When looking at three team trades, I like to think of things as happening in sequence, and not simultaneously. In so doing, this trade emerged:
For Curtis Granderson:
- CF Austin Jackson
- LHP Phil Coke
- RHP Ian Kennedy
For Edwin Jackson and Ian Kennedy:
- RHP Max Scherzer
- LHP Daniel Schlereth
That's the haul. At the end of the day the Tigers end up with Jackson, Coke, Scherzer and Schlereth. Let's take a look at these players one at a time.
Scherzer is the gem in the trade. The solid (6-3, 213) 2006 first round pick (11th Overall) burst onto the scene in 2008 with a scintillating big league debutin which he went four perfect innings and struck out seven. With that he was given the informal "untouchable" tag by the Diamondbacks, who had a power-armed star in the making. How'd that work out for them? Not bad. Here's 2009:
9-11 4.12 ERA, 111 ERA+, 1.344 WHIP, 170.1 IP, 174 SO, 2.76 K/BB Ratio
That's the makings of a nice young pitcher, in my opinion. In fact, it looks much better than Justin Verlander's age 25 season in which he was worse in every statistical category, although you can take that with a grain of salt, as Verlander was terrible in 2008 and had a stronger track record to predict a rebound. Whatever you think, Scherzer is a 25 year old power arm, that has been respectable in his first two seasons in the major leagues and is under team control for five more years. In my opinion Scherzer is an upgrade over Edwin Jackson and can be a long-term piece of a great Verlander/Scherzer/Porcello rotation.
How did the Tigers end up with him? Apparently, the Diamondbacks thought that he projects as a reliever, with faulty mechanics and a herky-jerky motion dooming him for an injury prone career. I'm hoping that's not the case, for obvious reasons, but even two good years out of Scherzer is an upgrade over the same from Edwin Jackson, for cost considerations alone.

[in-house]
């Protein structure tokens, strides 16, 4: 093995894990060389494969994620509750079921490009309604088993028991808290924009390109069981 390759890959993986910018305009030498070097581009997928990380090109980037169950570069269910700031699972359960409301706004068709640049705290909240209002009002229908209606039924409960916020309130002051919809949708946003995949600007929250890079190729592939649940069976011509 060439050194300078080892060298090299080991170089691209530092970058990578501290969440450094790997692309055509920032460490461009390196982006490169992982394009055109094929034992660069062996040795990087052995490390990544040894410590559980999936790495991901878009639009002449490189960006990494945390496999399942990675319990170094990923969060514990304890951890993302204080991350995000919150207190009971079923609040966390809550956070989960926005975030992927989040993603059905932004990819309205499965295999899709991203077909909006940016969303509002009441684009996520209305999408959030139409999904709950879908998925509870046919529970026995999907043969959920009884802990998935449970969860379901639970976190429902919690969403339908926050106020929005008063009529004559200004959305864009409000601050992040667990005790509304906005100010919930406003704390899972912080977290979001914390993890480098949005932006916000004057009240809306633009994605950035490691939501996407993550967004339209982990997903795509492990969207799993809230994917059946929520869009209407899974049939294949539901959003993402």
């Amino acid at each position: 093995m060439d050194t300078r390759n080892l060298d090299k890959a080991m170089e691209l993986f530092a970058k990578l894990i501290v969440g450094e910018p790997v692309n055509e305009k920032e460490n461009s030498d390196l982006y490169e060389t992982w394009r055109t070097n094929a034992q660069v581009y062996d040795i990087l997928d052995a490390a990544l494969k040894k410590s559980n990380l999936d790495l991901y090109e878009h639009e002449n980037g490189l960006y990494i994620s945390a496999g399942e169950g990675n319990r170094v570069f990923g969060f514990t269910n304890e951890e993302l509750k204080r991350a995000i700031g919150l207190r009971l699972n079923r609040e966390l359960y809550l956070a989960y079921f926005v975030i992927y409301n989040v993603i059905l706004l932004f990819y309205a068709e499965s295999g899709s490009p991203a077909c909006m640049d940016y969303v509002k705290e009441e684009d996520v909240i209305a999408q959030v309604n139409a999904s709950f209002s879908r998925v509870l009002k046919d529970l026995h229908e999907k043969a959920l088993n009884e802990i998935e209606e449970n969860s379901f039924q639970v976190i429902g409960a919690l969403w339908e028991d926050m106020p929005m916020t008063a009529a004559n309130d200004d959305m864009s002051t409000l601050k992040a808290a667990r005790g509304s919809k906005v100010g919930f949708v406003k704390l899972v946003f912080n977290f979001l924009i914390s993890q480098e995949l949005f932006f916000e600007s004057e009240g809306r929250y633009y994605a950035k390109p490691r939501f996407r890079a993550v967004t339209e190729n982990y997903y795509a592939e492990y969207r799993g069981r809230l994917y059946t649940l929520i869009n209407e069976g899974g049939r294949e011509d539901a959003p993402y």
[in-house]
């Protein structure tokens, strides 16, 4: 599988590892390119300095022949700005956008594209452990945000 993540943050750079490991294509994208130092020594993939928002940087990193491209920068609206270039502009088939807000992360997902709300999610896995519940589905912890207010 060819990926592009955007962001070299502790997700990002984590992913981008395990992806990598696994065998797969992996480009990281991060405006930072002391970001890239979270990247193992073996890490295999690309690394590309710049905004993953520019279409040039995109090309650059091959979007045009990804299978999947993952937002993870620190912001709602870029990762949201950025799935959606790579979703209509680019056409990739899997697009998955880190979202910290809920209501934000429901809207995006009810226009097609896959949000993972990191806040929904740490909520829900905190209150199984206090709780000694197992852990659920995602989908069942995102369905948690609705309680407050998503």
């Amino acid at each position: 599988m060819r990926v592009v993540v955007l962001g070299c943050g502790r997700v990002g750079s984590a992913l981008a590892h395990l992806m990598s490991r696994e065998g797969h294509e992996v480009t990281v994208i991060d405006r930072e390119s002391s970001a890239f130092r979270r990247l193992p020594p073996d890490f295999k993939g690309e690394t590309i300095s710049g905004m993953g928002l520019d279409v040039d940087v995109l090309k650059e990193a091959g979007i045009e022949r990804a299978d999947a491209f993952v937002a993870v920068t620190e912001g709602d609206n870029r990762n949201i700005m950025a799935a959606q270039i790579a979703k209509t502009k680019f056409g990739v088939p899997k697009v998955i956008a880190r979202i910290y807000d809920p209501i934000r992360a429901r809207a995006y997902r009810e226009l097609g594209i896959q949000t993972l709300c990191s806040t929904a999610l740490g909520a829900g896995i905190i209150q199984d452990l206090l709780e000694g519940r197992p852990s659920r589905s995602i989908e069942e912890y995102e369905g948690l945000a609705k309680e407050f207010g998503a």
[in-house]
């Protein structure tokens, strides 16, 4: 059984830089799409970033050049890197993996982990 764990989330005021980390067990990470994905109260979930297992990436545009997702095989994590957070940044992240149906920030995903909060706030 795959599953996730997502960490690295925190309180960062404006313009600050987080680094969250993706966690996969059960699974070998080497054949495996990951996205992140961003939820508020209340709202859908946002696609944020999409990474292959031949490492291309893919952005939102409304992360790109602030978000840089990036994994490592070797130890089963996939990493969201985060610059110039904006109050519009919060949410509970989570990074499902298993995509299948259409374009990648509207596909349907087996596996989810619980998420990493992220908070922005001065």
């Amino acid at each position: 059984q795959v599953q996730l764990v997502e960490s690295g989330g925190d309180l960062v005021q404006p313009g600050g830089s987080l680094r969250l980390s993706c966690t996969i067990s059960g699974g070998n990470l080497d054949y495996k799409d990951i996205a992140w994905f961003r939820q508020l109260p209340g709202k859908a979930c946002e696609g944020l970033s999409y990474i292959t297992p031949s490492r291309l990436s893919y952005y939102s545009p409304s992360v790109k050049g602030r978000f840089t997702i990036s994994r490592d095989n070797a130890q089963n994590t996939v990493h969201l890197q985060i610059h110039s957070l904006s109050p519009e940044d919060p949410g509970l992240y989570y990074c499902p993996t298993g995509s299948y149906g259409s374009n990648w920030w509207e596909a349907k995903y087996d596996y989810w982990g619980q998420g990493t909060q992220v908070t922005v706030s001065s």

Disconcerting is the revelation that the D-backs may have proposed Scherzer for Jackson straight up (h/t Mack Avenue Tigers)
Dude is marrying a girl from Michigan with a family full of Tigers fans. That's good enough for me.
Schlereth was a teammate of Ryan Perry at Arizona and was actually drafted by the D-backs after the Tigers drafted Perry in the first round of the 2008 draft. He was on the Tigers' short list at the time, so you know that they're familiar with him. The hard throwing lefty is reliever all the way but could be an impact arm in the Tigers bullpen. Some projected him as the future D-backs closer, and he was pegged as the #3 prospect in their system going into last season (h/t Detroit Tigers Weblog).
This is a good addition to the bullpen--6 years of team control, excellent arm, left handed. The addition of Schlereth makes the more-expensive Bobby Seay expendable, with Fu-Te Ni holding down the other lefty spot in the pen. Great pitching prospect addition who can make an immediate impact and can be the core of an fireballing young bullpen corps in Detroit for years to come.
He's not Phil Hughes. It'd be nice, but he's not. If sample sizes weren't an issue I'd point to his ERA+ of 724 (!!!) in 2008, but alas, we're limited by the conventions of statistical measure. I'm not so sure about Coke. The lefty has been a serviceable reliever out of the bullpen for the Yankees, but at age 27 the 26th round draft pick from 2002 doesn't seem to have a very high ceiling. This looks like the Tigers trying to fill some pieces more than anything, which would make sense, if they didn't already have a lefty reliever in this trade, two others in their current bullpen and a free-agent signed the day before.